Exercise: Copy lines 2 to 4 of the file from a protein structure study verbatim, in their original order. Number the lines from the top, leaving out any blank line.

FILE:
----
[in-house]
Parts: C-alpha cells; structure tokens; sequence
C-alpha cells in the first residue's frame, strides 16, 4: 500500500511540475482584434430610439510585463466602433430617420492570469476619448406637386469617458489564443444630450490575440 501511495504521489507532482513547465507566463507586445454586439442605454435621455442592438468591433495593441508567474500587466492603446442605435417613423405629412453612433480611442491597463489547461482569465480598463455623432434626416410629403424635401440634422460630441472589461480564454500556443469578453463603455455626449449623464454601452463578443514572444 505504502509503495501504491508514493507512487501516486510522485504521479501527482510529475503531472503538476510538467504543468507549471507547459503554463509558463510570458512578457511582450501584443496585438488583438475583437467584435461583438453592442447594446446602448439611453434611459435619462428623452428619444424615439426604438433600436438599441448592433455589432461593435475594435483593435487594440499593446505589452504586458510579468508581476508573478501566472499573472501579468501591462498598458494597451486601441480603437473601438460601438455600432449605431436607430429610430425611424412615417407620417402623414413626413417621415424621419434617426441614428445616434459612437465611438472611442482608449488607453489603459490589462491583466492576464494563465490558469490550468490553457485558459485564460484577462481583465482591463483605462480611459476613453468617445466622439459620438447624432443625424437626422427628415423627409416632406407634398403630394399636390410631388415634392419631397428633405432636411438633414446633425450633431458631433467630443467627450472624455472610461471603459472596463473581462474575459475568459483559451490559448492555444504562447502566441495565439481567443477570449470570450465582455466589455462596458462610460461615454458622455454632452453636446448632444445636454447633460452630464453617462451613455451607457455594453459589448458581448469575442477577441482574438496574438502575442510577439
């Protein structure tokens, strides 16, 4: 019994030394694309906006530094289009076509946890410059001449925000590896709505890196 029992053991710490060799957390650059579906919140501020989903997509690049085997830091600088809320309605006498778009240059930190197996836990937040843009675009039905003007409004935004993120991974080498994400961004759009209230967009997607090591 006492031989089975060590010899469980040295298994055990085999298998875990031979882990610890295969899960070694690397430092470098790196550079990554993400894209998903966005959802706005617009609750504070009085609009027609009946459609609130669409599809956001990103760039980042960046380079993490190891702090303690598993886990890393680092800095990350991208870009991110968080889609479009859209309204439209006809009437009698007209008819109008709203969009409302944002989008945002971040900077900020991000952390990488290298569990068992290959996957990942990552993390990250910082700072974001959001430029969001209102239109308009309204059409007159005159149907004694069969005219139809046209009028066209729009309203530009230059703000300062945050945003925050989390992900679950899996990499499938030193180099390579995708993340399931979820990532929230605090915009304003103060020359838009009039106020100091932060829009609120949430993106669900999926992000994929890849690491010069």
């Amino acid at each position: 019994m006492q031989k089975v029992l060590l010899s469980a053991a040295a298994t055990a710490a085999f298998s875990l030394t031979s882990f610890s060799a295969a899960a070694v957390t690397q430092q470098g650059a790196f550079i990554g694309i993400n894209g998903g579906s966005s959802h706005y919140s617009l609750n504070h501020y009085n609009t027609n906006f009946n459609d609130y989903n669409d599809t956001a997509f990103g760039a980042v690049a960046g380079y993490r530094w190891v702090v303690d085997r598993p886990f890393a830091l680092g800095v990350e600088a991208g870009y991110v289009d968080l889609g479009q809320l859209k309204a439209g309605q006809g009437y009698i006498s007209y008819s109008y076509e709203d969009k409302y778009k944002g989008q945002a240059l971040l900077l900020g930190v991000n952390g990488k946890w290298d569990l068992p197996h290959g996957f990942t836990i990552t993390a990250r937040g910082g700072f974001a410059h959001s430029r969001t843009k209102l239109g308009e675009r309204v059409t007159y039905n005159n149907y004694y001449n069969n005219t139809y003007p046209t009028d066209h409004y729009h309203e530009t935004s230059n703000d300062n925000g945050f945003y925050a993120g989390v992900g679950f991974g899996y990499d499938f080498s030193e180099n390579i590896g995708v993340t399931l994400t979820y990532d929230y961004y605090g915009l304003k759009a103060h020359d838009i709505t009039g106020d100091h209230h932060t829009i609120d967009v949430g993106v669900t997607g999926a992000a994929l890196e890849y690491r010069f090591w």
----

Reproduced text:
Parts: C-alpha cells; structure tokens; sequence
C-alpha cells in the first residue's frame, strides 16, 4: 500500500511540475482584434430610439510585463466602433430617420492570469476619448406637386469617458489564443444630450490575440 501511495504521489507532482513547465507566463507586445454586439442605454435621455442592438468591433495593441508567474500587466492603446442605435417613423405629412453612433480611442491597463489547461482569465480598463455623432434626416410629403424635401440634422460630441472589461480564454500556443469578453463603455455626449449623464454601452463578443514572444 505504502509503495501504491508514493507512487501516486510522485504521479501527482510529475503531472503538476510538467504543468507549471507547459503554463509558463510570458512578457511582450501584443496585438488583438475583437467584435461583438453592442447594446446602448439611453434611459435619462428623452428619444424615439426604438433600436438599441448592433455589432461593435475594435483593435487594440499593446505589452504586458510579468508581476508573478501566472499573472501579468501591462498598458494597451486601441480603437473601438460601438455600432449605431436607430429610430425611424412615417407620417402623414413626413417621415424621419434617426441614428445616434459612437465611438472611442482608449488607453489603459490589462491583466492576464494563465490558469490550468490553457485558459485564460484577462481583465482591463483605462480611459476613453468617445466622439459620438447624432443625424437626422427628415423627409416632406407634398403630394399636390410631388415634392419631397428633405432636411438633414446633425450633431458631433467630443467627450472624455472610461471603459472596463473581462474575459475568459483559451490559448492555444504562447502566441495565439481567443477570449470570450465582455466589455462596458462610460461615454458622455454632452453636446448632444445636454447633460452630464453617462451613455451607457455594453459589448458581448469575442477577441482574438496574438502575442510577439
């Protein structure tokens, strides 16, 4: 019994030394694309906006530094289009076509946890410059001449925000590896709505890196 029992053991710490060799957390650059579906919140501020989903997509690049085997830091600088809320309605006498778009240059930190197996836990937040843009675009039905003007409004935004993120991974080498994400961004759009209230967009997607090591 006492031989089975060590010899469980040295298994055990085999298998875990031979882990610890295969899960070694690397430092470098790196550079990554993400894209998903966005959802706005617009609750504070009085609009027609009946459609609130669409599809956001990103760039980042960046380079993490190891702090303690598993886990890393680092800095990350991208870009991110968080889609479009859209309204439209006809009437009698007209008819109008709203969009409302944002989008945002971040900077900020991000952390990488290298569990068992290959996957990942990552993390990250910082700072974001959001430029969001209102239109308009309204059409007159005159149907004694069969005219139809046209009028066209729009309203530009230059703000300062945050945003925050989390992900679950899996990499499938030193180099390579995708993340399931979820990532929230605090915009304003103060020359838009009039106020100091932060829009609120949430993106669900999926992000994929890849690491010069």